A hobby or passion or an interest is usually put on the shelf until after the workday is over. For real estate agents, though, this could be the key to carving out a successful career. Aside from obvious geographical focuses, a niche in real estate used to mean “foreclosure specialist” or “new home buyer expert”. Now, however, it can mean anything from cats to hobby trains.
Take, for example, Djuna Woods of peninsulahousehound. com. She specializes in real estate in the Silicon Valley that is friendly to dog owners. Not only will she show you the usual selections in your price range, she will also show you real estate that is close to dog parks, obedience classes, and veterinarians. She also provides advice to people who are buying and selling property as to what to do with their pet during the transaction process and how to make a move easier for them.
There are agents who specialize in nudist (or naturist) clients, eco-friendly homes, child-friendly homes, etc. The thing is, many of these people are making a success out of the real estate business because they are focusing on people who share their love for a particular thing. Imagine talking about your favorite subject in order to sell houses.
It’s not all fun, though. In order to make sure that your clients are getting the best house for their money, you have to stay on top of the market and on the state of your specialty.
For instance, a dog-friendly agent needs to know where all the veterinarians, trainers, groomers and dog-friendly parks are in their chosen area. They also have to keep “boned up” on the laws, statutes, regulations and policies concerning dogs in the area. Additional things they might want to be aware of is local pesticide use, common dog allergens and other peripheral information that may make them more aware of the issues that a particular property might cause for a dog-owning person.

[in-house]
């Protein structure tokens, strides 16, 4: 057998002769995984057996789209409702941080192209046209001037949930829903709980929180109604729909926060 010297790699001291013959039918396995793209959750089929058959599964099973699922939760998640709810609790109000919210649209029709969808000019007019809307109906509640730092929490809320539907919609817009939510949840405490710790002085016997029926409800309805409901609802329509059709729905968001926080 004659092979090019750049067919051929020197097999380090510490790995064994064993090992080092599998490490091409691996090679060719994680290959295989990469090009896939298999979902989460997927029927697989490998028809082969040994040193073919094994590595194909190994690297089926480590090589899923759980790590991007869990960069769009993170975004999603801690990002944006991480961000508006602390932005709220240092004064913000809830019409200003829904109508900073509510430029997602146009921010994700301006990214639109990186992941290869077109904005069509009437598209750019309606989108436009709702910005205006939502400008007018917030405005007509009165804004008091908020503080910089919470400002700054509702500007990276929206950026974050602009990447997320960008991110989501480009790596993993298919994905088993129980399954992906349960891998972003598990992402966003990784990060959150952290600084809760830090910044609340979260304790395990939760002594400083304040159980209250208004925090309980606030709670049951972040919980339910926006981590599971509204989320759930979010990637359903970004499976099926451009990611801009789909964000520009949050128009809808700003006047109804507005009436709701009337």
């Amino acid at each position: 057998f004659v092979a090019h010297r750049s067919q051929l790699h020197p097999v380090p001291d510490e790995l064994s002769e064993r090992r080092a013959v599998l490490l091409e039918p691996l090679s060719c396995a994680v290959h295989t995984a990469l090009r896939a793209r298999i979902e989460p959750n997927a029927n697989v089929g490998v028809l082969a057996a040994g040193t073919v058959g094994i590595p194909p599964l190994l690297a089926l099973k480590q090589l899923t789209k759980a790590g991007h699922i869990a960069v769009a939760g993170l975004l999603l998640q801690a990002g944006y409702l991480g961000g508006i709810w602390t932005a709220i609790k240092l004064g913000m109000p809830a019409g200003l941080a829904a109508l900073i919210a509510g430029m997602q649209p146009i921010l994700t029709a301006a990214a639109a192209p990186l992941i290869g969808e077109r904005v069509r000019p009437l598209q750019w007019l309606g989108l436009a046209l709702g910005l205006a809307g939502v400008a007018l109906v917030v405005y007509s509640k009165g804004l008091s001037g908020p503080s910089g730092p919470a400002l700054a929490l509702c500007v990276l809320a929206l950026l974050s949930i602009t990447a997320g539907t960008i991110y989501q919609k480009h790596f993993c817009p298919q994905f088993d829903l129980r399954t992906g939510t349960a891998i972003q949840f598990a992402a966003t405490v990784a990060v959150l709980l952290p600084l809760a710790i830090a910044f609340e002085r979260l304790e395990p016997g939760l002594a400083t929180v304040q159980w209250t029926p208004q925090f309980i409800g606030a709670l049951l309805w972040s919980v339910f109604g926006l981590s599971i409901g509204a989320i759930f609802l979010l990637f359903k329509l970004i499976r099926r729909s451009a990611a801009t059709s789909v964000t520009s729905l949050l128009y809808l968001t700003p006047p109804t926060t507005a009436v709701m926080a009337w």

Don’t think that you have to have a clear-cut niche. Multiple interests can result in multiple sales. So, if you have dogs, kids, ornamental goldfish and enjoy a weekly game of golf, you can use this to find the right home for people who have one or all of these interests. It’s all in the marketing and people can be attracted to someone who doesn’t ‘just’ sell real estate, but can talk with them on subjects that they are interested in and find them a property that facilitates their enjoyment of these hobbies.
Niches can also come from your culture, background and family history. No matter where you are, you are probably a member of some kind of group, whether it be ethnic, special-interest, charitable, shared background, etc. Use it to gain contacts and find out what other people in this group are really looking for in terms of homes.
Carving out a niche based on your interests can be rewarding, both in terms of your career and in terms of your other interests. Being able to really understand where someone is coming from when they say, “I want a yard that is big enough for a fishpond/kennel of Great Danes/pack of kids/putting green” can result in increased trust in you by the client and a better real estate experience all around.